In this episode, I’ll:
1. Discuss an article about the use of banana bags in ICU patients.
2. Answer the drug information question “If a pharmacist programs an IV pump for infusion, does that count as administration?”
3. Share a resource that is a search engine containing a national compendium of package inserts.
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Lead author: Alexander H. Flannery
Published in Critical Care Medicine August 2016
ICU patients with alcohol withdrawal or chronic alcohol use disorder are often given a “banana bag” as standard therapy to replenish micronutrients and prevent Wernicke’s Encephalopathy.
The authors assessed whether the contents and doses of micronutrients and electrolytes in standard banana bags met the needs of critically ill patients with an alcohol use disorder.
The authors searched pubmed.gov, the Cochrane Database of Systematic Reviews, and manually reviewed references of selected articles. Relevant articles were synthesized for the review. For reference, the authors considered a standard banana bag to be a liter of IV fluid plus a 10 mL vial of multivitamins, 100 mg of thiamine, 1 mg of folic acid, and 1-2 g of magnesium.
Thiamine was noted to be the most important micronutrient to acutely correct in ICU patients with chronic alcohol use disorder. The amount of thiamine found in a standard banana bag is woefully inadequate to reliably treat or prevent Wernicke’s Encephalopathy. As discussed in episode 70, large doses of thiamine up to 500 mg IV q8 hrs should be considered.
Folic acid and magnesium were considered to have some benefit as supplements, although the data supporting this was not as strong as with thiamine.
No evidence was found to support the use of IV multivitamin for ICU patients with chronic alcohol use disorder.
The authors concluded:
Based on the published literature, for patients with a chronic alcohol use disorder admitted to the ICU with symptoms that may mimic or mask Wernicke’s encephalopathy, we suggest abandoning the banana bag and utilizing the following formula for routine supplementation during the first day of admission: 200-500 mg IV thiamine every 8 hours, 64 mg/kg magnesium sulfate (approximately 4-5 g for most adult patients), and 400-1,000 μg IV folate. If alcoholic ketoacidosis is suspected, dextrose-containing fluids are recommended over normal saline.
I’ve always disliked banana bags. Especially when the order just says “banana bag” instead of listing the ingredients. In my “young and wild” pharmacist days I once sent a banana in a bag in response to one of these orders.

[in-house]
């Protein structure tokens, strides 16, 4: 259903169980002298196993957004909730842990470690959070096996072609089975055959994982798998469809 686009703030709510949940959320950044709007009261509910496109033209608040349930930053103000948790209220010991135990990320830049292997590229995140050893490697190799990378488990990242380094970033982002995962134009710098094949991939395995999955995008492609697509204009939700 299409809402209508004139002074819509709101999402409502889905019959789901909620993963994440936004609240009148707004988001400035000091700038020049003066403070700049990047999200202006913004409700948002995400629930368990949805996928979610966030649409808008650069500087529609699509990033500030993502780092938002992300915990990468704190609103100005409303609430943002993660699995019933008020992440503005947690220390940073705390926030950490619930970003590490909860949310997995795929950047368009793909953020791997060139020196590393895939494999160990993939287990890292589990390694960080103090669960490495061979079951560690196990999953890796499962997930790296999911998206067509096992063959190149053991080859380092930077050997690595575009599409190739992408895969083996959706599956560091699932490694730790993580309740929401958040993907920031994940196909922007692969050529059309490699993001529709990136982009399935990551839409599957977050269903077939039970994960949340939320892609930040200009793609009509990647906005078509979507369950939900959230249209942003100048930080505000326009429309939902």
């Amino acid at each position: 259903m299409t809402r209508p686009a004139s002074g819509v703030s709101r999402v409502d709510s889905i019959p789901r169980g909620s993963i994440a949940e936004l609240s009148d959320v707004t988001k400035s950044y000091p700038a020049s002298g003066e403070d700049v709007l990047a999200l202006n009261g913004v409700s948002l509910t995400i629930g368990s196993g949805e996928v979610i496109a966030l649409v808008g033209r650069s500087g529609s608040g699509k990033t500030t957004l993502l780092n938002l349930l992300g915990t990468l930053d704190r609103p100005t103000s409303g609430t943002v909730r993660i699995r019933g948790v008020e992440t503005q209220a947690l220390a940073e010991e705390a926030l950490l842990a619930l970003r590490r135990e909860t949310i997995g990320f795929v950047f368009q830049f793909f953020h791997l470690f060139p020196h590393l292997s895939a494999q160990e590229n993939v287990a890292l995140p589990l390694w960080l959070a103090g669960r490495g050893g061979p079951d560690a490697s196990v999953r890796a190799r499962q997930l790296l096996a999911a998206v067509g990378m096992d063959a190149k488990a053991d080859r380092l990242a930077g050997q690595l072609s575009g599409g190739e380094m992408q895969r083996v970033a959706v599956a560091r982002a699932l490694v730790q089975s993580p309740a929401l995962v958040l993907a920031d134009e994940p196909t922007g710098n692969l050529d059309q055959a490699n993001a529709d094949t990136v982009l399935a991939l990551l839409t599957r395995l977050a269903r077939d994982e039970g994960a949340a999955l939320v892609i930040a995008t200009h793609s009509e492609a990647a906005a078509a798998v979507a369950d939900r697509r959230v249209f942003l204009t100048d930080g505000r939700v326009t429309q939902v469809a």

After reading this article, I will advocate to immediately stop using IV multivitamins in ICU patients with chronic alcohol use disorder.
The recommendations on thiamine from the authors of this study match those that I already follow.
I’m not as impressed with the need for folic acid replacement in these patients, and magnesium supplementation can be done per protocol.
I hope this article is the beginning of the end of the banana bag.
Drug information question
This question comes from the Pharmacy Nation Slack group (our free community for real-time discussion with other pharmacists). Frequent contributor “Pharmacy Z” asks:
Q: If a pharmacist programs an IV pump for infusion, does that count as administration?
A: I think they would need to connect it to the patient & hit start for it to count as administration.
In my own practice I will occasionally program the smart pump, but I prefer to let the nurse handle it whenever possible. I like to stick with spiking the IV bag, priming the tubing, and labeling the lines. “Pharmacy Chris” pointed out the value of having the nurse double check your work if you do set up the smart pump.
I’ve posed this question to pharmacists on Twitter. So far the results are:
Attention #pharmacists please comment – What do you do with smart pumps when at the bedside?
— Pharmacy Joe (@PharmacyJoe) July 27, 2016
“Pharmacy Nadia” of EMPharmd.blogspot.com tweets:
@PharmacyJoe Spike IVPB, prime line, and program for appropriate drug, dosing weight, and rate of infusion for critical patients. 1/2
— Nadia I. Awad (@Nadia_EMPharmD) July 28, 2016
@PharmacyJoe This helps facilitate administration of meds; all that RNs need to do is connect line to patient and start the program. 2/2
— Nadia I. Awad (@Nadia_EMPharmD) July 28, 2016
I would love to know your thoughts on this question. You can let me know by joining the slack group and answering there, taking the poll on Twitter, or placing a comment below in the show notes.
The resource for this episode is DailyMed by the U.S. National Library of Medicine, and it was emailed in to me by “Pharmacy Mike.” He writes:
It’s a search engine containing the national compendium of package inserts. Has helped me with info that UpToDate or Micromedex can’t in both central pharmacy and clinical scenarios, such as storage/stability info, reconstitution info for nurses on the floor, and excipient information (for patients with red-dye allergies, on ketogenic diets, etc.). Also has vetrinary medications for the pet-owners out there.
Nice tool to have at your fingertips, and also handy public-access resource in case one doesn’t have access to a tertiaryresource and needs med info like Grandma asking about random side-effects of lisinopril at Thanksgiving, haha!
Mike also pointed out to me that the link to DailyMed is a bit clunky to remember, so I have made a redirect that you can use – pharmacyjoe.com/DailyMed. Thanks Pharmacy Mike for the resource recommendation!
If you like this post, check out my book – A Pharmacist’s Guide to Inpatient Medical Emergencies: How to respond to code blue, rapid response calls, and other medical emergencies.